Sighing in relief he began to relax, sitting with his back to the wall and legs crossed as if he was back in school. At that moment he wished that he was a child again so he could run to his parents and explain everything. They would make everything ok, as parents surely do. He wishes that he’d done it many years ago. But he had chosen to remain silent and keep their dark secret.
He couldn’t change what was and he had no desire to try to explain this to them now. He continues to sit beside Mr Simmerson, as if offering the man some comfort in his final moments.
What sane person would sit and watch a man bleed out? What sane person would remain in a room that smelled so bad? He was sure no one would. He did though, briefly considering calling an ambulance, or calling the police, but he changes his mind.
‘I’m not that cold hearted!’ he thinks to himself. He just didn’t want them to save him. He remembers all the times growing up that this man had hurt him. He knew he was tainted beyond repair. By the time he’d turned sixteen the man wasn’t interested in him anymore.
“You’re too old to be here, child.” He’d made it sound like he was doing Ben a favour of course – letting him live his life. Mr Simmerson had been very gentle when turning him away. He didn’t yell or push him, but the rejection stung.
The man had ensured that Ben grew attached to him. He’d groomed him from an early age by enticing him with games, sweets and money. He’d slowly built up from a friendship, then to pictures and finally to a ‘relationship’.
He’d been separated from his peers as he’d grown unsure of how to interact with them; labelled an outcast for so long that he couldn’t fit in anywhere anymore. He knew that his childhood wasn’t typical and he wouldn’t be able to discuss the effects of his relationship with Mr Simmerson with anyone else.
Ben had watched as his neighbour befriended the other little boys in the neighbourhood too, and part of him had been jealous.
He knew what the man did wasn’t right. He knew that he should have said something to protect the other little boys. But no one had protected him. He loathed the attention he’d paid them. The hatred and hurt had blocked all sense of reason and he’d turned a blind eye. He’d refused to say anything to anyone despite knowing what the man would do to others.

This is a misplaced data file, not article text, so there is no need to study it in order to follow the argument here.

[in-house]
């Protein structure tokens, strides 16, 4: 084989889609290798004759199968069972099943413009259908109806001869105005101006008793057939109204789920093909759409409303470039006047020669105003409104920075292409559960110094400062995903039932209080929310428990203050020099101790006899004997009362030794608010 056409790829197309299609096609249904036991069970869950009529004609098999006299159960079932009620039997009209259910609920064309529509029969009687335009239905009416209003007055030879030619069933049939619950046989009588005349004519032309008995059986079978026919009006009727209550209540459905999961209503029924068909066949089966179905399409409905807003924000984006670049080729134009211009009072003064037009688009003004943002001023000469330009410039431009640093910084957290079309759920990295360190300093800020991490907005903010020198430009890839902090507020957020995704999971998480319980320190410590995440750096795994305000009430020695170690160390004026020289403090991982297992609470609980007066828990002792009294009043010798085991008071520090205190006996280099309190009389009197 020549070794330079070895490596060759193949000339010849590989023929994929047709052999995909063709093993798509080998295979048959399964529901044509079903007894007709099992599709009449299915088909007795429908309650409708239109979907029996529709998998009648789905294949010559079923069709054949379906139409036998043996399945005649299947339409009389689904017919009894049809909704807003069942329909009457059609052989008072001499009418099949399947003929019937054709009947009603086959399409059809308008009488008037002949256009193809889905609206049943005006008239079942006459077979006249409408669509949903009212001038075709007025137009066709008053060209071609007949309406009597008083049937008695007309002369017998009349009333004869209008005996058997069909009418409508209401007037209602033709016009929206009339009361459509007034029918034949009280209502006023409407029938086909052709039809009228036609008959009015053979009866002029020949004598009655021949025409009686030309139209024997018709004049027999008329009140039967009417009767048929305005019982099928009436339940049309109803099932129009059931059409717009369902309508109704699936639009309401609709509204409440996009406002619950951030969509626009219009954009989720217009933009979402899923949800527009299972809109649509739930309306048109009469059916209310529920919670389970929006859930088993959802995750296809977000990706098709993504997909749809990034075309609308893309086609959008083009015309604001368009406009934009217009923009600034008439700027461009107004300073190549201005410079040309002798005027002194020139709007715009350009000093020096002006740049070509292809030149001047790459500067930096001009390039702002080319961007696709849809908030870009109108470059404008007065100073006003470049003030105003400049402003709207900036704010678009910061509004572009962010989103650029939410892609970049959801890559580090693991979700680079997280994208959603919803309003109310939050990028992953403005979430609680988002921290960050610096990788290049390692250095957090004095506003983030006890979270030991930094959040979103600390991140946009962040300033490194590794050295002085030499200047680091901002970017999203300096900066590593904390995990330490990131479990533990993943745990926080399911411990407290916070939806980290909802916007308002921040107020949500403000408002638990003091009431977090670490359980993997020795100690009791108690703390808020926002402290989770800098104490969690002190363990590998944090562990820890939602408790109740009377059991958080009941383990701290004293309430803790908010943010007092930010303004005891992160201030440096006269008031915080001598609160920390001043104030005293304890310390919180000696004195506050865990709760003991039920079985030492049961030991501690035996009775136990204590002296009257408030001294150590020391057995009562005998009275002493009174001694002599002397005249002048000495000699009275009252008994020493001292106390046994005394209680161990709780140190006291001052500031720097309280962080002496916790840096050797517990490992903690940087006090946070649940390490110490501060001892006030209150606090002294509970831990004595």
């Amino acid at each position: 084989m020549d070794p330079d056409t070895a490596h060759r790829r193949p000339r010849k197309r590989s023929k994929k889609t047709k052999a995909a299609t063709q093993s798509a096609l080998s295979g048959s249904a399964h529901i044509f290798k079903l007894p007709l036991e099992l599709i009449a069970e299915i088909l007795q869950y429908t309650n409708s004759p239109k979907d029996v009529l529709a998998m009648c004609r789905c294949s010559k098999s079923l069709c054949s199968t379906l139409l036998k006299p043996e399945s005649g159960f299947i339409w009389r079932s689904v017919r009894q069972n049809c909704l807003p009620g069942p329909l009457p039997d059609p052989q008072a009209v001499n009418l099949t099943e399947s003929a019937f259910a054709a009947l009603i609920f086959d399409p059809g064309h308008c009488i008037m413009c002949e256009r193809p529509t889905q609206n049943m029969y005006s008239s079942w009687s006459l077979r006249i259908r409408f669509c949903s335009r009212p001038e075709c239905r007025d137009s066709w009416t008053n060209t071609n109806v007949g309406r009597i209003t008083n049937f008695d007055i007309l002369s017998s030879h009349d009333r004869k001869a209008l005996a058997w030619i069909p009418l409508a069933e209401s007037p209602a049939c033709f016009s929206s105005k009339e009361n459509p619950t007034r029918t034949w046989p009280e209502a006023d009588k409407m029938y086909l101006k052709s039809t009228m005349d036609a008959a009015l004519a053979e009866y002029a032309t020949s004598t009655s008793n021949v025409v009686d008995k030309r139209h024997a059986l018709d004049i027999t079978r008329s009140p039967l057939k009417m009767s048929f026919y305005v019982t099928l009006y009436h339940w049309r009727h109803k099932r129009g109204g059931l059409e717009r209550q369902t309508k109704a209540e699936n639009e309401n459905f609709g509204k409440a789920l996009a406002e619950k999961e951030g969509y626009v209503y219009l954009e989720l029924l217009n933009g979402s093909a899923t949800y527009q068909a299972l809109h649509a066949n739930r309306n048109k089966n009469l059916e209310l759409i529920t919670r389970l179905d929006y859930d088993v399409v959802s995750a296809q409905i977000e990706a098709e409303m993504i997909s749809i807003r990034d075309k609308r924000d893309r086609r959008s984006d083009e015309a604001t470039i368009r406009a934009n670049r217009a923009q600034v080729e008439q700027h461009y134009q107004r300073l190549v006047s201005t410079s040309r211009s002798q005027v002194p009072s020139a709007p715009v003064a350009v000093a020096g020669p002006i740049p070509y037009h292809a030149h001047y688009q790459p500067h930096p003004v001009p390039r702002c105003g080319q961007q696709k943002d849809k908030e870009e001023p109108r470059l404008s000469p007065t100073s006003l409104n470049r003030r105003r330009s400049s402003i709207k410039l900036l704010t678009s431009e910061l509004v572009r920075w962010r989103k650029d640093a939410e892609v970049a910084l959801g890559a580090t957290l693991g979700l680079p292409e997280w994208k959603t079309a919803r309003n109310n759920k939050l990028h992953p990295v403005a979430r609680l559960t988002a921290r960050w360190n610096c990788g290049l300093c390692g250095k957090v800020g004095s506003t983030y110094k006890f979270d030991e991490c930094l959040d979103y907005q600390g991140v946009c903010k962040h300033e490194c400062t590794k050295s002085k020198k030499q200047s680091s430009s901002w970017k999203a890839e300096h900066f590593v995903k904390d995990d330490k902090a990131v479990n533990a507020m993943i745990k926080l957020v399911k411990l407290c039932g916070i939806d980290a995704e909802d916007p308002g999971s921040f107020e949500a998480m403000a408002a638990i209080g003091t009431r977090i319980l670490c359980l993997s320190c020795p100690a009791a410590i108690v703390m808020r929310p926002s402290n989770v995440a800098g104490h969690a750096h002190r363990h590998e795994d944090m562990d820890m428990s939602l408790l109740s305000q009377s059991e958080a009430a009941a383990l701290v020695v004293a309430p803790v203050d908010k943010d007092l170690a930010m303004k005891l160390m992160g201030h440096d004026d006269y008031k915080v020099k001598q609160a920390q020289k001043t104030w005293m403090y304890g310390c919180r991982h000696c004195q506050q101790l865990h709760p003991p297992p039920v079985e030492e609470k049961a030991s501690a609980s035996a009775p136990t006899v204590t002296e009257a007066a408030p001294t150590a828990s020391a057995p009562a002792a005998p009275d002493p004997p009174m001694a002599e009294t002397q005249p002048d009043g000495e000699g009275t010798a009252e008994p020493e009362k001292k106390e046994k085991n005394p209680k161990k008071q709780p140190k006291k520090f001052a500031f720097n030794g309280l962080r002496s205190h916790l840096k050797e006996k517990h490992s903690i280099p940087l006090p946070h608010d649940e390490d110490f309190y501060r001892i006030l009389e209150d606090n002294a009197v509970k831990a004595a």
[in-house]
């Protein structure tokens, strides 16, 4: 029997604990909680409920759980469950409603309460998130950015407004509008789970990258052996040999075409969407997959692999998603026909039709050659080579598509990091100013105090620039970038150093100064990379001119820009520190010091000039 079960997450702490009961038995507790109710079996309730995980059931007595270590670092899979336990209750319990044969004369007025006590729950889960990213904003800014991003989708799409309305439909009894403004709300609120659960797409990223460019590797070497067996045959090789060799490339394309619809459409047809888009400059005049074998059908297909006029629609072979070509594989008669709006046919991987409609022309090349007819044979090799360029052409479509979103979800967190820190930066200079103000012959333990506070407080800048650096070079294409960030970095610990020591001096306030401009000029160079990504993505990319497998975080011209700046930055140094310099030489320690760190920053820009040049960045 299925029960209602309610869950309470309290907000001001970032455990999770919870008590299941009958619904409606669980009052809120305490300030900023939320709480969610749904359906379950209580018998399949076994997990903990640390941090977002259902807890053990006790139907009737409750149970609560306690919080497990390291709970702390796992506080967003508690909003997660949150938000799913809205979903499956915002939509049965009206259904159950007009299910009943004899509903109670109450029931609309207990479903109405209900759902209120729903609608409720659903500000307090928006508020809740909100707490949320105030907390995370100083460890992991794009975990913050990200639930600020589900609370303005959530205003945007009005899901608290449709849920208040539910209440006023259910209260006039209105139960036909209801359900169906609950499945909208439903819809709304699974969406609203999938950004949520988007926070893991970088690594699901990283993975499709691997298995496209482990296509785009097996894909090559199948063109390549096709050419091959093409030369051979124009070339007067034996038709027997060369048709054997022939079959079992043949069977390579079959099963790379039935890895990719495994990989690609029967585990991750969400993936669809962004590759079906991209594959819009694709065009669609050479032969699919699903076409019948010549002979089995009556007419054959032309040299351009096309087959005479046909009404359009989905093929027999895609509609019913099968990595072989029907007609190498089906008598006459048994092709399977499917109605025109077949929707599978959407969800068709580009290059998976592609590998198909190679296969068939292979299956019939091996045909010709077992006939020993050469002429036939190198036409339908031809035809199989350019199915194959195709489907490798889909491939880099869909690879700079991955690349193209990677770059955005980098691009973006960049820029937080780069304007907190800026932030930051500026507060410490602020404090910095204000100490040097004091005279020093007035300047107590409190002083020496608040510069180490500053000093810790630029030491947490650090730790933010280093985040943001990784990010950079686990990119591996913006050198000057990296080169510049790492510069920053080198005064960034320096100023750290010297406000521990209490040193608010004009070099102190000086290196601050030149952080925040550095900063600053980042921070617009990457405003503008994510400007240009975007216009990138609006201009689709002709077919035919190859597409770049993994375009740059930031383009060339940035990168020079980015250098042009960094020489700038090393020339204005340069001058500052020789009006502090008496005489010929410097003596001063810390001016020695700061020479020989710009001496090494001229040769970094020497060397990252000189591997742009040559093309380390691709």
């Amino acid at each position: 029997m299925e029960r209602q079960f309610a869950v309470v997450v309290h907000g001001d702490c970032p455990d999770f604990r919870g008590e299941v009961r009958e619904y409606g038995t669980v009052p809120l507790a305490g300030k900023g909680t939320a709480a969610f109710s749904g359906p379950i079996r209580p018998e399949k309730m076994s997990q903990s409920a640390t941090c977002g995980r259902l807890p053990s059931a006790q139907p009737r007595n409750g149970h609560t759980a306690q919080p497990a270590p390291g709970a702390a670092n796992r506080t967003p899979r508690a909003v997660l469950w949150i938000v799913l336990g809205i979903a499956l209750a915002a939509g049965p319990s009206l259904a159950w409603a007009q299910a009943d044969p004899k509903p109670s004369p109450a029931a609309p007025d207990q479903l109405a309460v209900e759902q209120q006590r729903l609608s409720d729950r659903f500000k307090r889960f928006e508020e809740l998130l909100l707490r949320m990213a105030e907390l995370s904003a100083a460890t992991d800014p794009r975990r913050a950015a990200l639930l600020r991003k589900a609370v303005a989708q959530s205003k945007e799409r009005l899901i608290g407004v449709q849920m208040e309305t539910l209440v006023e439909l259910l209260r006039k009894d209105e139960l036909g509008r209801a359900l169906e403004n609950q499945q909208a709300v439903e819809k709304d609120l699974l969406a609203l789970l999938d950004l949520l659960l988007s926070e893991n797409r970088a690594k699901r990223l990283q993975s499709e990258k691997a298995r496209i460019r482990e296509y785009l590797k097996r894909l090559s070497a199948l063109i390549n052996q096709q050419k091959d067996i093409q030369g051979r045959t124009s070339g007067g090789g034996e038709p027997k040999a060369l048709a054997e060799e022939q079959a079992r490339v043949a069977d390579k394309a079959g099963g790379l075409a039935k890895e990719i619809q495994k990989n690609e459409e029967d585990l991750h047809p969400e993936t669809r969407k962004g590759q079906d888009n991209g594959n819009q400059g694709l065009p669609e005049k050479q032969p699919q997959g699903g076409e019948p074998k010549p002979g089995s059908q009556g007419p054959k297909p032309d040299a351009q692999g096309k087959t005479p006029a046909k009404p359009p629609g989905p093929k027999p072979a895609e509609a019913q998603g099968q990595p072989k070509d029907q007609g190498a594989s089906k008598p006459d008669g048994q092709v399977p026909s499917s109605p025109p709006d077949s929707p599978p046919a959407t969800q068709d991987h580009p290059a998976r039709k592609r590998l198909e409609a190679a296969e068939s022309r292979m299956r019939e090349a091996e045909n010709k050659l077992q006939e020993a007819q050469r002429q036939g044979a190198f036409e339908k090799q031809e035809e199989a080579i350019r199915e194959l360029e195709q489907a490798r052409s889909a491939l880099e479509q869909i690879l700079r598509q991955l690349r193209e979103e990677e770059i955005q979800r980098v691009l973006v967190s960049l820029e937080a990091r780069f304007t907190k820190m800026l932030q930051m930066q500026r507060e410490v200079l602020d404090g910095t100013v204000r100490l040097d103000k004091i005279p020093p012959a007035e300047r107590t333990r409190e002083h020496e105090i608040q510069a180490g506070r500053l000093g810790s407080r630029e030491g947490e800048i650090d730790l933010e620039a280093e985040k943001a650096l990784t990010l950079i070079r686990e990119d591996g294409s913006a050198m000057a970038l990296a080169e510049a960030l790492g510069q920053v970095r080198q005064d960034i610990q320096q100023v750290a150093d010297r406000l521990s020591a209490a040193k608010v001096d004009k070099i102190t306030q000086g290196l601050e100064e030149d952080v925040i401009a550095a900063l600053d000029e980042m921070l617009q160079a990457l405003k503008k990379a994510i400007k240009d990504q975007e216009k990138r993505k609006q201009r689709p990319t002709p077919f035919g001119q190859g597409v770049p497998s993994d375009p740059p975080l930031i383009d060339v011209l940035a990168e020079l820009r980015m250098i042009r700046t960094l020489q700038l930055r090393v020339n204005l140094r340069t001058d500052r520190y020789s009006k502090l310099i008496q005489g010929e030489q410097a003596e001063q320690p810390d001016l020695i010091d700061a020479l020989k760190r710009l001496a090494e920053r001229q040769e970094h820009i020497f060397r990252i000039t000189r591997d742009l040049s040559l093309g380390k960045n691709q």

Ben felt the shame of his actions as he sat on the cold floor. His face burns with the knowledge that he could’ve protected the other children, but the boy within him had prevented him from doing it. The boy within him had been angry that they had taken his place.
He’d convinced himself that somehow he’d ruined the arrangement. After lots of thought, Ben finally began to accept that it wasn’t him that was wrong – it was his neighbour. He’d taken advantage of his innocence and many others like him. He knew that it wasn’t right and he’d wanted to hurt him for all the years he’d stolen from him and the others.
Looking at the body in the middle of the floor he now knew that someone had beaten him to it.
Sitting there and watching the man die, he wondered which boy had done it; which boy had been brave enough to question it? Which boy had been strong enough to put an end to it? He wouldn’t tell anyone that it was someone else. He’d watch the man die, and then he would wait. He’d wait until they found him, and would willingly leave with them. He’d take credit for the murder he’d intended on doing and, in doing so, could finally do what he should have done years before: protect the other children.
It was too late for him but maybe that other little boy could finally be free.